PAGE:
The Federal Reserve Board, strongly criticized for loosening real estate appraisal standards instead of tightening them in the face of mounting real estate-related loan losses at the nation's savings institutions, is reconsidering its controversial stance.
"We're just looking into the possibility" of adopting a new position on the issue, said John P. LaWare, a member of the Fed's board of governors. He declined to set a date for when it might issue a new decision.
As part of the Financial Institutions Reform, Recovery and Enforcement Act (FIRREA), the Federal Reserve Board and other regulatory agencies were instructed by Congress to establish meaningful appraisal standards that would help protect taxpayers from funding future bailouts of financial institutions.
A strong appraisal process is considered key to ensuring that the underlying real estate on which loans are made is worth the amount lent on the properties.
Failures in the appraisal process, which is widely unregulated and lacks any standardized system, are widely believed to have contributed to the collapse of hundreds of savings and loan institutions. Cleaning up the mess is expected to cost American taxpayers between $150 billion and $500 billion, making it by far the most expensive financial debacle in the nation's history.
The FIRREA legislation passed last year, and this summer the regulatory agencies took up the job of establishing specific regulations on appraisals. The Fed's guidelines were viewed as particularly significant because the agency, which oversees the nation's banks, was expected to set the standard for appraisal regulation for the other government agencies.
The agency's original proposed guidelines, issued early this year, were enthusiastically received by many independent real estate industry observers and the appraisal industry. But several months later, when the final regulations were released, some surprising adjustments had been made.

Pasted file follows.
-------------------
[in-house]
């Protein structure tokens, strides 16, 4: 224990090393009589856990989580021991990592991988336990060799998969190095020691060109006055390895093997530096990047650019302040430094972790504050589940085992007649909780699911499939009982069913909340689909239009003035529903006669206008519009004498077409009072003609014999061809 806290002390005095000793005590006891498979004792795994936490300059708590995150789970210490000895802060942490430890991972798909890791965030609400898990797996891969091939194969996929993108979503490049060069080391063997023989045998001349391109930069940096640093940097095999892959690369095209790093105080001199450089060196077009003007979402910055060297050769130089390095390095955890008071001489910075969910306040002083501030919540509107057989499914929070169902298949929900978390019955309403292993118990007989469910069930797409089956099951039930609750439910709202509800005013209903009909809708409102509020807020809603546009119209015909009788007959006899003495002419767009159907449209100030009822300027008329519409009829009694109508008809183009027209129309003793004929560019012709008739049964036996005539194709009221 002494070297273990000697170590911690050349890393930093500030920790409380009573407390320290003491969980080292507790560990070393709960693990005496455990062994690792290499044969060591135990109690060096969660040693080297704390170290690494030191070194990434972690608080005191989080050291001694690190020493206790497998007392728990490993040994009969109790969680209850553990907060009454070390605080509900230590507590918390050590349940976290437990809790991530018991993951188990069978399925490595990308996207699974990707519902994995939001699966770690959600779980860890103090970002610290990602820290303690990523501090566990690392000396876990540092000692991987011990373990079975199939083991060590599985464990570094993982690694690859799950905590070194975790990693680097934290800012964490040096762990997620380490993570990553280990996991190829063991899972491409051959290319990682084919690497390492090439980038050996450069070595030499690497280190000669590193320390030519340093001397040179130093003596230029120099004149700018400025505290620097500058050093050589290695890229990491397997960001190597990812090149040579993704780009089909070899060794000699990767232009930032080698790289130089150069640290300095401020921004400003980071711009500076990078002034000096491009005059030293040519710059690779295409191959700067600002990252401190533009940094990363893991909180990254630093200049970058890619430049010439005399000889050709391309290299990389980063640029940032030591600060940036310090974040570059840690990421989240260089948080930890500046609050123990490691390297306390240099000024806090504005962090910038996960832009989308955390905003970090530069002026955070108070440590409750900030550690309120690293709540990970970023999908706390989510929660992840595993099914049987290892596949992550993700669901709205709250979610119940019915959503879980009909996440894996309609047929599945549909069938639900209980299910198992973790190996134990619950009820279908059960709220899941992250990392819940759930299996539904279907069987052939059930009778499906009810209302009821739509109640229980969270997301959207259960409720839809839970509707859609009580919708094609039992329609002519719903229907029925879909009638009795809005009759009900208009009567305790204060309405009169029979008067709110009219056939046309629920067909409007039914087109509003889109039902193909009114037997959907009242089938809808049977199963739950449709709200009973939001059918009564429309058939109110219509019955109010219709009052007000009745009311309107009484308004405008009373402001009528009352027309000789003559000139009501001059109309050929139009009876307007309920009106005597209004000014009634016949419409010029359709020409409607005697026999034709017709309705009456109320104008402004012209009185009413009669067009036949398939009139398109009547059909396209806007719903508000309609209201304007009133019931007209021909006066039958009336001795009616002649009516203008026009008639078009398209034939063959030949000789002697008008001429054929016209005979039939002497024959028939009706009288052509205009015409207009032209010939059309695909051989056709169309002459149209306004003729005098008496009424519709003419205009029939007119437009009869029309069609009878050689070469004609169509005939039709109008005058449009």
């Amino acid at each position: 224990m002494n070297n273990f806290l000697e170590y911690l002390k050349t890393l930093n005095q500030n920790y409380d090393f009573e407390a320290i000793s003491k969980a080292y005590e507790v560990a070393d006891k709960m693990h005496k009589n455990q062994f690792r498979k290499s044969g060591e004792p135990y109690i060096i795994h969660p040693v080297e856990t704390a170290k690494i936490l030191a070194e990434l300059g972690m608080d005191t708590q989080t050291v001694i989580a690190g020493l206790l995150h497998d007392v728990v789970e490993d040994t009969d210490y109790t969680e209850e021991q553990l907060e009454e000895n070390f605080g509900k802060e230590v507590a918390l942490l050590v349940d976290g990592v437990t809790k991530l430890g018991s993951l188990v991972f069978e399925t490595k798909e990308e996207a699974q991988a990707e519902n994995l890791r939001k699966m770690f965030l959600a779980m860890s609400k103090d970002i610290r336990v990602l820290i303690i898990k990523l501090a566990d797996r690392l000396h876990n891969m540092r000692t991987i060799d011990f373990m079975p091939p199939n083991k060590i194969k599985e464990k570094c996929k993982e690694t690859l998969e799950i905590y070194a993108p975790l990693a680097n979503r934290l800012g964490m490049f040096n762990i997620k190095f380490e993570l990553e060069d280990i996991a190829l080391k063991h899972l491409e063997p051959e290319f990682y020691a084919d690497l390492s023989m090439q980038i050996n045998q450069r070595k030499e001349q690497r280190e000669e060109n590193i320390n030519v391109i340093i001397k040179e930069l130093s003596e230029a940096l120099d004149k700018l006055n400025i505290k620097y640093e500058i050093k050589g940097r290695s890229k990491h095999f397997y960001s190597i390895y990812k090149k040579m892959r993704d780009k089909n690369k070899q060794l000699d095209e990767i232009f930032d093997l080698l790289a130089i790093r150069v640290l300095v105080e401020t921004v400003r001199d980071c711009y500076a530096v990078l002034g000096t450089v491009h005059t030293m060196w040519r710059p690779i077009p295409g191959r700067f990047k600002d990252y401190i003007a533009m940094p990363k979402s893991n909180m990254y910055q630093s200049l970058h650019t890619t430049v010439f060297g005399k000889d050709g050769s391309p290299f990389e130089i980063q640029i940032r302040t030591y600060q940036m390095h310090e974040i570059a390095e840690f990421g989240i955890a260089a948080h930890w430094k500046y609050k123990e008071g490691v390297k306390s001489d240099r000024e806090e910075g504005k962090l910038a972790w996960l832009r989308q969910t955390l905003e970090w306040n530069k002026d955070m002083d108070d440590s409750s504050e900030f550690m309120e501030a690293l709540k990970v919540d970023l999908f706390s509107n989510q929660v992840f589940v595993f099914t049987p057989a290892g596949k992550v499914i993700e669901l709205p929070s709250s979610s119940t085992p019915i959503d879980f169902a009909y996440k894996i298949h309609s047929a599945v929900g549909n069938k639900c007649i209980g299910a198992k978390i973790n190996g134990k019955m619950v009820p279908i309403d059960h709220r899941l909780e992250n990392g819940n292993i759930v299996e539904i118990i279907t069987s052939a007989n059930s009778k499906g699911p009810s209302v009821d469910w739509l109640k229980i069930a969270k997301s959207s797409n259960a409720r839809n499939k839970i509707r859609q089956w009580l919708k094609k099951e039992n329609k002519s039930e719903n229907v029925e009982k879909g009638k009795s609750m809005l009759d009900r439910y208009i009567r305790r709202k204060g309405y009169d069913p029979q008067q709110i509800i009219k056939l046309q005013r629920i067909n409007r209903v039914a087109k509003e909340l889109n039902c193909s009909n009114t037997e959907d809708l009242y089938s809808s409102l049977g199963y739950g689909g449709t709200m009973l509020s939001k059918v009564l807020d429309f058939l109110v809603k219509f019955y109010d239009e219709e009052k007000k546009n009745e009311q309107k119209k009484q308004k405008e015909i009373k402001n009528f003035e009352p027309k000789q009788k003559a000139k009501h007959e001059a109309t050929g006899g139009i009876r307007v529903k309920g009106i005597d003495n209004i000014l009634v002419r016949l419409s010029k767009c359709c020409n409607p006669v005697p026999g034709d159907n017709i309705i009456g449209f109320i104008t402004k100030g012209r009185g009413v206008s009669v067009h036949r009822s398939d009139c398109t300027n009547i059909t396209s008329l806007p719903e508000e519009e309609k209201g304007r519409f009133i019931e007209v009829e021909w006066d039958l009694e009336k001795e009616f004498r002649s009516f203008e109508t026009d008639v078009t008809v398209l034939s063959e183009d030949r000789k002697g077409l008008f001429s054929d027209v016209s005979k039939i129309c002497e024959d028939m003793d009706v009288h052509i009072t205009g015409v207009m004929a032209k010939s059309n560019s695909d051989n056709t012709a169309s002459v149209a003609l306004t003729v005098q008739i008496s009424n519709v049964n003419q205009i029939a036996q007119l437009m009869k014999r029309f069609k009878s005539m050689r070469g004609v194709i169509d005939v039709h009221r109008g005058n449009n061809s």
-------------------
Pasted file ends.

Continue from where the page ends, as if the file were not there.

Under the Fed's new rules, properties under $100,000 in value -- which encompasses much of the U.S. residential real estate market -- would not require an appraisal at all. In contrast, the proposed guidelines had set the mark at $15,000.
The Fed also ruled that all transactions of less than $1 million will be presumed "non-complex," and thus require evaluation only by a licensed appraiser, a category that requires only minimal experience and training.
The trade organizations that represent lenders, home builders and real estate agents were pleased with the looser rules, which they said would help keep appraisal costs down and prevent delays in real estate transactions.
But many others were stunned and disappointed by the Fed's position. Two industry groups, the private mortgage insurance and the appraisal industries, as well as the House subcommittee that originated the appraisal provisions of the FIRREA legislation, have joined forces in asking the the Fed to reconsider its final ruling, which was published in July.
"In effect, it nullified the program and gutted the intent of FIRREA," said Suzanne C. Hutchinson, executive vice president of the Mortgage Insurance Companies of America, who said the Fed's decision effectively removed about half of the nation's mortgage loans from a standardized appraisal process.
Hutchinson said that of 57,000 claims paid by the mortgage insurance industry in 1989, totaling about $873 million, the majority of the losses occurred on properties valued at less than $100,000. She said that a significant amount of those losses could have been avoided if the nation's appraisers followed standardized procedures and were adequately trained.
The House subcommittee on commerce, consumer and monetary affairs has also voiced its disapproval of the Fed's final ruling. In a four-page letter to Fed Chairman Alan Greenspan, the subcommittee wrote that the final regulations issued by the Fed "will undermine the essential purposes" of the appraisal provisions of FIRREA.
The appraisal industry organizations also expressed dismay at the Fed's position, particularly in light of the flack the industry has received in the last few years for its perceived contribution to the S&L crisis.
"Unfortunately the Fed didn't understand -- or didn't see -- the pieces of the puzzle," said Donald Kelly, a spokesman for the Society of Real Estate Appraisers. "It is understandable; it's complicated."
Kelly and others in the appraisal industry said they believed that the board of the Fed had been influenced in their decision by real estate and banking trade lobbies that had long opposed meaningful appraisals standards because they feared they might hamper real estate transactions.
Those groups, for their part, have charged that the appraisers are primarily interested in establishing their own monopoly and ensuring that their members get the lion's share of work under the new guidelines.